Aldeia, an almost abandoned village, on top of the hill.

In Azêvo everyone farms for subsistence needs, and all wait that one day someone will pass by the village and offer to buy the excess production for a good price. They wait in vain.

This is sometimes a bit irritating for me, how the people expect that someone ought to come and solve their problems, but they do not make any move. Maybe they did many moves and it did never work out and that's why they stopped struggling. Still, I think if they would pull efforts together and work as a group they could be far better off. But, of course, we are humans, and we can't or won't work in groups, right?

On my walk around Azêvo I realized that donkeys are still very much in use here.
The donkey equipped with the self-made transportation device.

Around Azêvo the white broom is in flower. As it is in flower it's distribution becomes very clear: it is maybe the dominant species in all the abandoned and burned lands with granitic soils. It is everywhere! From Santa Comba Dão to Vilar Formoso - the "interior" starts right 50m after the sea (Litoral)...

Friday, 4 April 2008

White heather

The woman sitting next to me

I had to wait a while in the Health centre for my turn. Since I'm on fieldwork I use every opportunity to know the opinion of people and can't leave the "ethnographic approach" behind in any circumstance. My basically misanthropic outlook is being transmuted into the ethnographic mode. Summing up: I found out a lot regarding the worldview of the woman sitting next to me while we were waiting for our turn.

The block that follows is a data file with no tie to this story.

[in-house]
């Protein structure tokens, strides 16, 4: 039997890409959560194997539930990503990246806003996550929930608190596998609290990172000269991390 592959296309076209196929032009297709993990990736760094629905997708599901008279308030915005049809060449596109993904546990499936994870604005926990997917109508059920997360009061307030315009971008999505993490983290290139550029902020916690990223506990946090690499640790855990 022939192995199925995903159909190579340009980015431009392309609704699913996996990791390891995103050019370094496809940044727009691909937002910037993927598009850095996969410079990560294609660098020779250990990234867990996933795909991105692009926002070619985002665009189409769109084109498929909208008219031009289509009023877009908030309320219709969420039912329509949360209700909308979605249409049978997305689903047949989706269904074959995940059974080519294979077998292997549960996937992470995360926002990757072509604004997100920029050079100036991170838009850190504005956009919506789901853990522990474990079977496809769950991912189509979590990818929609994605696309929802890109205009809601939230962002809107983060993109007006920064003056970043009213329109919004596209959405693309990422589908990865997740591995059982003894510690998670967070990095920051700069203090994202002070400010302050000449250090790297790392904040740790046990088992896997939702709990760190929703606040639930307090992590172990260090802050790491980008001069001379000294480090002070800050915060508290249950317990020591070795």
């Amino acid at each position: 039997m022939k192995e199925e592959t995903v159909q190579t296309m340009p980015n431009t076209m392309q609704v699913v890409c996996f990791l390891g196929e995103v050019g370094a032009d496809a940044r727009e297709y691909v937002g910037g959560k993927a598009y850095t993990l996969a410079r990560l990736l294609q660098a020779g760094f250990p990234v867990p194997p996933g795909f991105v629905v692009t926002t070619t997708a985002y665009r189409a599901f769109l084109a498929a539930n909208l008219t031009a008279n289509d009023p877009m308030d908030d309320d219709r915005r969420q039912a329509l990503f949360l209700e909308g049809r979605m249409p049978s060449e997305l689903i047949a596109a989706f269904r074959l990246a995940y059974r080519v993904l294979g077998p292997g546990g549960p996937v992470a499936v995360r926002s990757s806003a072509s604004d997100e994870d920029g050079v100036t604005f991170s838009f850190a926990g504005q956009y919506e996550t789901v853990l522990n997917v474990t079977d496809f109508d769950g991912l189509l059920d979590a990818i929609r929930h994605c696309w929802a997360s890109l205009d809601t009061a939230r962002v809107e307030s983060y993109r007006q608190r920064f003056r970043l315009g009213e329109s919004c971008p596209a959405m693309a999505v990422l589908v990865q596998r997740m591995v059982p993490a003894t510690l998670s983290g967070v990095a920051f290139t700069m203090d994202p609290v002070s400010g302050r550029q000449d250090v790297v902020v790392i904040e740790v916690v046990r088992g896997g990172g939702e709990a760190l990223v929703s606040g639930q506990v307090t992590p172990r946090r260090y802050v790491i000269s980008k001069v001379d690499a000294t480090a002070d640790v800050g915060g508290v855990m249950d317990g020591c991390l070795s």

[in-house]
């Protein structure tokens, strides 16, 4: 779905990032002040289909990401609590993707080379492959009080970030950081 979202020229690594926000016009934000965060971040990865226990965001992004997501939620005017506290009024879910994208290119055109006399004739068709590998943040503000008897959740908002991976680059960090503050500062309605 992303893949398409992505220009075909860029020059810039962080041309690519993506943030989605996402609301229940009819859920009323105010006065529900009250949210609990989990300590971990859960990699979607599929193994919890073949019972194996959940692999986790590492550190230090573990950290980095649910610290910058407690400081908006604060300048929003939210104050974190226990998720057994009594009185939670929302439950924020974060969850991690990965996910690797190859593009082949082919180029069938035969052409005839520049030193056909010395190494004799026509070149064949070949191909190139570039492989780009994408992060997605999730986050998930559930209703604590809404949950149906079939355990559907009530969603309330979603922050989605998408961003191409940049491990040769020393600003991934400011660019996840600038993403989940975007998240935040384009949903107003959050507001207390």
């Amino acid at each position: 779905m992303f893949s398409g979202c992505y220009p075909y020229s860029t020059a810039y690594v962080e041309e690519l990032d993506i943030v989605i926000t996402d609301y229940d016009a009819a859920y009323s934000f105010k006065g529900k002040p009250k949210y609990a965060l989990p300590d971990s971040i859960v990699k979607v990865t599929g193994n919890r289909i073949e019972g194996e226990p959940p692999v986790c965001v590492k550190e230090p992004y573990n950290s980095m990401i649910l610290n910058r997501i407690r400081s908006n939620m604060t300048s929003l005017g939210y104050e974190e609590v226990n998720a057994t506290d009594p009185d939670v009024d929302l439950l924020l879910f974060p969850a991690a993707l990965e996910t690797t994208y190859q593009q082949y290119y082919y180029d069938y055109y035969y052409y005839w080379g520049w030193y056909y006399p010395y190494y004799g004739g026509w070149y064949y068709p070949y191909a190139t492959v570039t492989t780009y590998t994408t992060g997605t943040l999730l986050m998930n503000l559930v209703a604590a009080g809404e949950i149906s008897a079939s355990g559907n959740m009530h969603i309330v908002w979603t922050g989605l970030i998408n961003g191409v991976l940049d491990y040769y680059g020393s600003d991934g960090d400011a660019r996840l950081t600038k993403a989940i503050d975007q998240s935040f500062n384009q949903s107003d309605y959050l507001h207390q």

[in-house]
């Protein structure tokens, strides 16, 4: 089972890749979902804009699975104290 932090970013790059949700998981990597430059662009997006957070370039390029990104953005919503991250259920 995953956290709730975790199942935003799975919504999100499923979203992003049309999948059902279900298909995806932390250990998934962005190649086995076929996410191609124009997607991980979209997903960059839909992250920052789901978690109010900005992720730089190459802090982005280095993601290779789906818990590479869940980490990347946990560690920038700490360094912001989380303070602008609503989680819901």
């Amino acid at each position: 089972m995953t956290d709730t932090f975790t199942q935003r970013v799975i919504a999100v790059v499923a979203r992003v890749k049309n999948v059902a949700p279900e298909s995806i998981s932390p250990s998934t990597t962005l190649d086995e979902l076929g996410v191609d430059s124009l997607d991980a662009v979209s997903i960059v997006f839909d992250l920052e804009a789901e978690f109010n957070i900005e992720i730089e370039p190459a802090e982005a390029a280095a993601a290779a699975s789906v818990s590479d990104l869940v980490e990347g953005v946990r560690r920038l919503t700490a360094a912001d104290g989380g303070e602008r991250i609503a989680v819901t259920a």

She said "I know the numbers", but she doesn't like to travel with the lift because then she gets really confused and doesn't know which button to press. With other words: she isn't confident enough with her capacity of reading and understanding numbers for being able to travel with the lift. I had never thought about this before: as an analphabet everything is so difficult!...

Some English people were sitting in the room as well and talking English. The woman turned to me to say "When these people talk it sounds like barking dogs". What should I say to this sympathic point?! "But you are a foreigner as well, right?" she proceeded. "...Well yes." (It's really comforting to be called foreigner in the country where you've been growing up!). Then she wanted to know where I came from and when she knew, she very produly said 2 German words which I barely recognized. But I made a huge effort to recognize them and tell her the meaning in Portuguese. She was so proud when I asked her if she had been to Germany... But no. She has no intentions to go abroad, she has no interest at all in other countries or other towns because the only good place to be is her hometown anyways.

Suddenly she turned to me and asked me whether I had a Portuguese passport. I don't; I have the allowance of residence and since we are in the EU I wouldn't need it anyways. But she knew better: "they will jail you" she said. "They will jail you!" she said with a triumphant smile ...and I turned my face and continued reading.

Wednesday, 2 April 2008

My happiness at stake

I phoned a farmer to ask if she could take part in my study, answering to my interview. She replied: "...well, if it contributes to your happiness if I answer, why not?"
No illusions that research could be of any good.
However, I wish to think she is wrong; that would contribute to my happiness.